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“One of the most astonishing discoveries in the history of genocide studies was the Note Relative à la Propagande d’Expansion et de Recrutement (the “Note”), a mimeographed document found in Butare prefecture in the wake of the Rwandan genocide. The Note, which draws from Goebbels, Lenin, and others, is a manual of the rhetorical methods that could be used to inflame ordinary people to attack their countrymen.”

Marcus, Kenneth L.  “Accusation in a Mirror.”  Loyola University Chicago Law Journal, 43 (2012): 357-393.  PDF published via Loyola Law eCommons.

In practice, the technique has become visible and easy to spot in peace / hate-peace group chatyping.

As awful as the consequences intended by “Accusation in a Mirror” (AiM) may be, the technique fits well with other forms of disingenuous speech, hate speech, and sophistry.  Put it one the same page as “blood libel” and common slander.


Somebody thinks they’re going to get something by way of the sheer beauty and force of their will.

Such lose their conscience, their humanity, their restraints, and while they and their people may pay for it, disingenuous speech, motivated, so I suspect, by the want of self-aggrandizement powered by hate, leads always to great suffering.  When the practitioners are stopped in their tracks, related suffering abate, but it takes a while to understand this.

Related Reference

Truman Web Design.  “Kangura magazine.”  I believe I found this one the web at least as far back as 2006.  The home page starts this way:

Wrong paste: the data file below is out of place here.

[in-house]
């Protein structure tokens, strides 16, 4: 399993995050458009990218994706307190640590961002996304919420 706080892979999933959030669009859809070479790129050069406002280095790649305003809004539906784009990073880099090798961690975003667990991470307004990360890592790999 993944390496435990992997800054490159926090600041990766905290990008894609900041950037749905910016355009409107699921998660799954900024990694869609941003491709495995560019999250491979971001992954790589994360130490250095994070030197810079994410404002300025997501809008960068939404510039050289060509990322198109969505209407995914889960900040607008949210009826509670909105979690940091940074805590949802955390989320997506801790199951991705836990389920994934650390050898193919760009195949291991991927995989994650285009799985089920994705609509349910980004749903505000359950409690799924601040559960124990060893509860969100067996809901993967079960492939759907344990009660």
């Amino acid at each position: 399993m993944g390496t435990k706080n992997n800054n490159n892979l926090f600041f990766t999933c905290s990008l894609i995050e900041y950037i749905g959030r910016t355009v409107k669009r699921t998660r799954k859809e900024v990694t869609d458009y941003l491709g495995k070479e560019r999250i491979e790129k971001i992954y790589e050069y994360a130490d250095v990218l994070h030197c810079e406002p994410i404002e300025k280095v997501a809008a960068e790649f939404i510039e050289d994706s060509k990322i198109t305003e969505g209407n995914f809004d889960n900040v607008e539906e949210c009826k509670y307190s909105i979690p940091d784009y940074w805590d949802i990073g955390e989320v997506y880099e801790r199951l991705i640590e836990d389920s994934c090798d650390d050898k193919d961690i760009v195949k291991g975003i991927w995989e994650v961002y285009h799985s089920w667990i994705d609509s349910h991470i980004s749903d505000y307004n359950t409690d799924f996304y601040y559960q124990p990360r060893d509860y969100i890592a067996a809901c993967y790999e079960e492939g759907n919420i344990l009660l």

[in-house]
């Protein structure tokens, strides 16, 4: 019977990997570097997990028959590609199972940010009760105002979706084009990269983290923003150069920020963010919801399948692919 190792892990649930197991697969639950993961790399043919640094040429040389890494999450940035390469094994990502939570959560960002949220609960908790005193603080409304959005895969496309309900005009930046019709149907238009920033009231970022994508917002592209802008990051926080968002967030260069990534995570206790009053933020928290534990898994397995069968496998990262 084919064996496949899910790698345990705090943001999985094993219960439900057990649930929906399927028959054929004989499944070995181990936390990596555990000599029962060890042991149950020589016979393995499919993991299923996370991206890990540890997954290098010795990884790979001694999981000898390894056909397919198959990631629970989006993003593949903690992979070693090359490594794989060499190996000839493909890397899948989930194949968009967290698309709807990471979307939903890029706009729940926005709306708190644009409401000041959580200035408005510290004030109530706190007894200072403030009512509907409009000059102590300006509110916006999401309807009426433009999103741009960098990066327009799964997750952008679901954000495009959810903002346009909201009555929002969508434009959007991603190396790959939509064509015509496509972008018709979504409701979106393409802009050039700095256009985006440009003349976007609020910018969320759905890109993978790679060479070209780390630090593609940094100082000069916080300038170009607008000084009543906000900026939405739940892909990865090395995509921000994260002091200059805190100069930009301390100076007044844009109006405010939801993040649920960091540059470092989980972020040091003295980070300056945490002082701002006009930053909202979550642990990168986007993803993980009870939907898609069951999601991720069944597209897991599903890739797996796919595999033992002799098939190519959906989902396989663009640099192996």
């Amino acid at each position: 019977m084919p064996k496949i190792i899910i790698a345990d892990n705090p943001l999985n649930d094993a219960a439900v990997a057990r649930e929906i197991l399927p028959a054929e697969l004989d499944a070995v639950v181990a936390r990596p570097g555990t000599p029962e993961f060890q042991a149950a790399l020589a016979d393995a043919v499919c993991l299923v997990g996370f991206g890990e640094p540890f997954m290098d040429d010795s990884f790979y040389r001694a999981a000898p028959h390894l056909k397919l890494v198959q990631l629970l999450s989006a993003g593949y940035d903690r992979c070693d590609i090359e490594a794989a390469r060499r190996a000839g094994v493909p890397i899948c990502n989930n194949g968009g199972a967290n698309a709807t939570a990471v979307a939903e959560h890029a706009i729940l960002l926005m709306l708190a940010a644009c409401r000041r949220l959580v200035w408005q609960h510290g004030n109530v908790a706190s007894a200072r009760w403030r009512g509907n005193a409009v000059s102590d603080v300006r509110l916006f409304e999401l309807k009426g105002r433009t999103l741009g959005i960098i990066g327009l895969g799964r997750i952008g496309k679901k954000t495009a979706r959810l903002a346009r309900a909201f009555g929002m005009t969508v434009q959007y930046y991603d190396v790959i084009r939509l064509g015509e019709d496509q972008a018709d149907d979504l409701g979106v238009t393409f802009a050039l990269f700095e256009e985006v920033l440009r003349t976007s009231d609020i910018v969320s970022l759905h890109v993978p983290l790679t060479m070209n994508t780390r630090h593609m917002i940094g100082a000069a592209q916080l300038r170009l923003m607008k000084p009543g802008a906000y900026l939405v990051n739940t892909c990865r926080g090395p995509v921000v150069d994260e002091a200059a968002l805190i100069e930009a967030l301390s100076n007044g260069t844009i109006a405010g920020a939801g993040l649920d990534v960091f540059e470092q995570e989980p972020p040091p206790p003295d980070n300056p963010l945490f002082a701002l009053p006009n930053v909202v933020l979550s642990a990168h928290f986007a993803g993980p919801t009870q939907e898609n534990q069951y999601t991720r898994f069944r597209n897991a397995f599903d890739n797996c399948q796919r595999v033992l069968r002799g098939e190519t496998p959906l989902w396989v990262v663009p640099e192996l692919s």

“Foreign invaders, plundering the rich earth of Rwanda.  Bloodthirsty parasites, who prefer exploitation to honest labor. An elite minority, enjoying influence out of all proportion to their numbers—ferreting their way into the highest-paying jobs, monopolizing the banking system, the educational system, even the very government to ensure the soft life for themselves and their kin.  Scheming, shrewd and crafty.  Without scruples. Without conscience.  Fearsome, loathsome, cunning as a cockroach.  Intent on the destruction of every hard-working member of the native people to whom the country rightfully belongs. If they were in your country, wouldn’t you want to be warned? Wouldn’t you read the newspaper each morning,wouldn’t you keep all the radios on?”

 The Truman Web Design-prefaced site (the subset is a “~” extended location) on the use of propaganda in the Rwandan Genocide also discusses, in addition to Kangura Magazine, RTLM Radio and media coverage of the event.

Human Rights Watch (HRW) maintains a similar report online: “Leave None to Tell the Story: Genocide in Rwanda.” Similar sub-section: “Propaganda and Practice”.

Leets, Laura.  “Experiencing Hate Speech: Perceptions and Responses to Anti-Semitism and Antigay Speech.”  Journal of Social Issues, 58:2 (pp. 341-361), The Society for the Psychological Study of Social Issues, 2002.  The abstract notes (this is a partial quotation), “A content analysis of the accounts produced the following patterns: (a) short- and long-term consequences mirrored a three-stage sequence found within other traumatic experiences; (b) respondents described motives as enduring, not situational, states; (c) the most common response strategies were passive; and (d) participants often sought support. The discussion focuses on implications for interventions that may mitigate negative consequences of hate speech.”